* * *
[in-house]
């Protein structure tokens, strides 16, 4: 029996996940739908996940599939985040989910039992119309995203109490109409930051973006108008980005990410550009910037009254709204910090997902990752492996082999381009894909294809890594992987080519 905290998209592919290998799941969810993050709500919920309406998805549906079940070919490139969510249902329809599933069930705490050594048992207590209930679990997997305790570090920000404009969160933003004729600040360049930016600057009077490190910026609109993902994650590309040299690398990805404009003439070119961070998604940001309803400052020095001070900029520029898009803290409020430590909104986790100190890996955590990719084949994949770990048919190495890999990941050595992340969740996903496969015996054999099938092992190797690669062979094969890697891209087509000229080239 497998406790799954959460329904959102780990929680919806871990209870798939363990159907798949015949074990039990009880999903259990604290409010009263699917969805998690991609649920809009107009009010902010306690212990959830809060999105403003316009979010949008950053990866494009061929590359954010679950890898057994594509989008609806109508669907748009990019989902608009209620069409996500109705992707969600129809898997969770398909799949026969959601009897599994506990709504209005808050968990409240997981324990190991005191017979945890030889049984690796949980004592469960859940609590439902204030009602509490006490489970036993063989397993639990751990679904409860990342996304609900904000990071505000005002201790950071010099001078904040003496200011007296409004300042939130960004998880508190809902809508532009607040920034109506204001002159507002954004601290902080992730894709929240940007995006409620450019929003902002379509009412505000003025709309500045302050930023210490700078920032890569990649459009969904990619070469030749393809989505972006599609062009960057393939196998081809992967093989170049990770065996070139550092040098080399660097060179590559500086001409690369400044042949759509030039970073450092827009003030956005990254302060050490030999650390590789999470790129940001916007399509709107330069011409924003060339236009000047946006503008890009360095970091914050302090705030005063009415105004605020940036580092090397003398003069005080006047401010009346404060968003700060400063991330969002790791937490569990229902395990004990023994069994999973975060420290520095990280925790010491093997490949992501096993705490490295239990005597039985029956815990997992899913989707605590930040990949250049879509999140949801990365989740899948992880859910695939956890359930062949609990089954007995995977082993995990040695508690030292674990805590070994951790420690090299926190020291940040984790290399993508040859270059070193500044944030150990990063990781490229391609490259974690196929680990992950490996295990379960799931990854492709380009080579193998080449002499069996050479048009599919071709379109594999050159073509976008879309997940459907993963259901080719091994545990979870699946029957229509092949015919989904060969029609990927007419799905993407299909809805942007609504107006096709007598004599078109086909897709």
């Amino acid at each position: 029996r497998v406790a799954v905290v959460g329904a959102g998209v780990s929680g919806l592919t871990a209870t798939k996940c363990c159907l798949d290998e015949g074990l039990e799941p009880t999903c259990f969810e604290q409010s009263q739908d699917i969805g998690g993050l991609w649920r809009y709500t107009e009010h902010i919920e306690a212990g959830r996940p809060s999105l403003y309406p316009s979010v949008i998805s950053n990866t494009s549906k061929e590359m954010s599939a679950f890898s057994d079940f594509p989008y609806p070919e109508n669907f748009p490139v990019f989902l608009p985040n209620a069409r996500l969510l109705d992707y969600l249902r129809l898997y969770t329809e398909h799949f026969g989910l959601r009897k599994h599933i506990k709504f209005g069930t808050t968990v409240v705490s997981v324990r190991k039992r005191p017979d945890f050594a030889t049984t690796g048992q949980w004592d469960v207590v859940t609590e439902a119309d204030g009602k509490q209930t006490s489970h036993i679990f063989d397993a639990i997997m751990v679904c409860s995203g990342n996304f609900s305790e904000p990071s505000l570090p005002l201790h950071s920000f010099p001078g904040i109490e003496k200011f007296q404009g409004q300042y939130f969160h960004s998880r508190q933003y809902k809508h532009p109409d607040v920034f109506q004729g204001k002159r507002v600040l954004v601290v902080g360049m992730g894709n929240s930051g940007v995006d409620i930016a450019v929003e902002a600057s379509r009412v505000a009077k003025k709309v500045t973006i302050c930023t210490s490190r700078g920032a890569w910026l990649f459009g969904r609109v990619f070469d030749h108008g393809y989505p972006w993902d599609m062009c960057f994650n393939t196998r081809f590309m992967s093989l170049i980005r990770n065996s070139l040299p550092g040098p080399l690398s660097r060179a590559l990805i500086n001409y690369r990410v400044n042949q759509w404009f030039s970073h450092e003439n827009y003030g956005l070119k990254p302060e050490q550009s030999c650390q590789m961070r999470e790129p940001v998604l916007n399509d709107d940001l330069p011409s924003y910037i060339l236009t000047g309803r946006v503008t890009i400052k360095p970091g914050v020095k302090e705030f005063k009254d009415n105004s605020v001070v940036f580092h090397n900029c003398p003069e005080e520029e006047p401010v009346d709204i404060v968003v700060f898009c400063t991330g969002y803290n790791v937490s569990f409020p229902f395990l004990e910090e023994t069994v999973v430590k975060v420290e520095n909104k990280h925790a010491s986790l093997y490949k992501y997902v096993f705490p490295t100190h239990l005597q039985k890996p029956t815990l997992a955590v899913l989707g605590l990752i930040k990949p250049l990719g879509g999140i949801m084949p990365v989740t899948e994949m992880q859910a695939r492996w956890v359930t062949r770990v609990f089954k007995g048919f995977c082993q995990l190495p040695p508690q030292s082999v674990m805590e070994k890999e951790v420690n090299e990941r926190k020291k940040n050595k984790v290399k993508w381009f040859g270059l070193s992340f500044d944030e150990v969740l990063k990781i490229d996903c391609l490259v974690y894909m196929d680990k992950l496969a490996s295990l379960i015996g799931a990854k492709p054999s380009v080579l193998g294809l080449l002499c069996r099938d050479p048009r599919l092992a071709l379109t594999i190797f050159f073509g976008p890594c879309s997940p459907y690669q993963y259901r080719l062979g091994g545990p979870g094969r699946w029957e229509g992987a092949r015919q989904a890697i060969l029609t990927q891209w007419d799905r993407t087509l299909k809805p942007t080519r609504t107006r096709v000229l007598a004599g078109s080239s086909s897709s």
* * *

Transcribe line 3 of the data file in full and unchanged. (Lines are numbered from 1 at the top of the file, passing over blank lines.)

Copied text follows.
């Amino acid at each position: 029996r497998v406790a799954v905290v959460g329904a959102g998209v780990s929680g919806l592919t871990a209870t798939k996940c363990c159907l798949d290998e015949g074990l039990e799941p009880t999903c259990f969810e604290q409010s009263q739908d699917i969805g998690g993050l991609w649920r809009y709500t107009e009010h902010i919920e306690a212990g959830r996940p809060s999105l403003y309406p316009s979010v949008i998805s950053n990866t494009s549906k061929e590359m954010s599939a679950f890898s057994d079940f594509p989008y609806p070919e109508n669907f748009p490139v990019f989902l608009p985040n209620a069409r996500l969510l109705d992707y969600l249902r129809l898997y969770t329809e398909h799949f026969g989910l959601r009897k599994h599933i506990k709504f209005g069930t808050t968990v409240v705490s997981v324990r190991k039992r005191p017979d945890f050594a030889t049984t690796g048992q949980w004592d469960v207590v859940t609590e439902a119309d204030g009602k509490q209930t006490s489970h036993i679990f063989d397993a639990i997997m751990v679904c409860s995203g990342n996304f609900s305790e904000p990071s505000l570090p005002l201790h950071s920000f010099p001078g904040i109490e003496k200011f007296q404009g409004q300042y939130f969160h960004s998880r508190q933003y809902k809508h532009p109409d607040v920034f109506q004729g204001k002159r507002v600040l954004v601290v902080g360049m992730g894709n929240s930051g940007v995006d409620i930016a450019v929003e902002a600057s379509r009412v505000a009077k003025k709309v500045t973006i302050c930023t210490s490190r700078g920032a890569w910026l990649f459009g969904r609109v990619f070469d030749h108008g393809y989505p972006w993902d599609m062009c960057f994650n393939t196998r081809f590309m992967s093989l170049i980005r990770n065996s070139l040299p550092g040098p080399l690398s660097r060179a590559l990805i500086n001409y690369r990410v400044n042949q759509w404009f030039s970073h450092e003439n827009y003030g956005l070119k990254p302060e050490q550009s030999c650390q590789m961070r999470e790129p940001v998604l916007n399509d709107d940001l330069p011409s924003y910037i060339l236009t000047g309803r946006v503008t890009i400052k360095p970091g914050v020095k302090e705030f005063k009254d009415n105004s605020v001070v940036f580092h090397n900029c003398p003069e005080e520029e006047p401010v009346d709204i404060v968003v700060f898009c400063t991330g969002y803290n790791v937490s569990f409020p229902f395990l004990e910090e023994t069994v999973v430590k975060v420290e520095n909104k990280h925790a010491s986790l093997y490949k992501y997902v096993f705490p490295t100190h239990l005597q039985k890996p029956t815990l997992a955590v899913l989707g605590l990752i930040k990949p250049l990719g879509g999140i949801m084949p990365v989740t899948e994949m992880q859910a695939r492996w956890v359930t062949r770990v609990f089954k007995g048919f995977c082993q995990l190495p040695p508690q030292s082999v674990m805590e070994k890999e951790v420690n090299e990941r926190k020291k940040n050595k984790v290399k993508w381009f040859g270059l070193s992340f500044d944030e150990v969740l990063k990781i490229d996903c391609l490259v974690y894909m196929d680990k992950l496969a490996s295990l379960i015996g799931a990854k492709p054999s380009v080579l193998g294809l080449l002499c069996r099938d050479p048009r599919l092992a071709l379109t594999i190797f050159f073509g976008p890594c879309s997940p459907y690669q993963y259901r080719l062979g091994g545990p979870g094969r699946w029957e229509g992987a092949r015919q989904a890697i060969l029609t990927q891209w007419d799905r993407t087509l299909k809805p942007t080519r609504t107006r096709v000229l007598a004599g078109s080239s086909s897709s």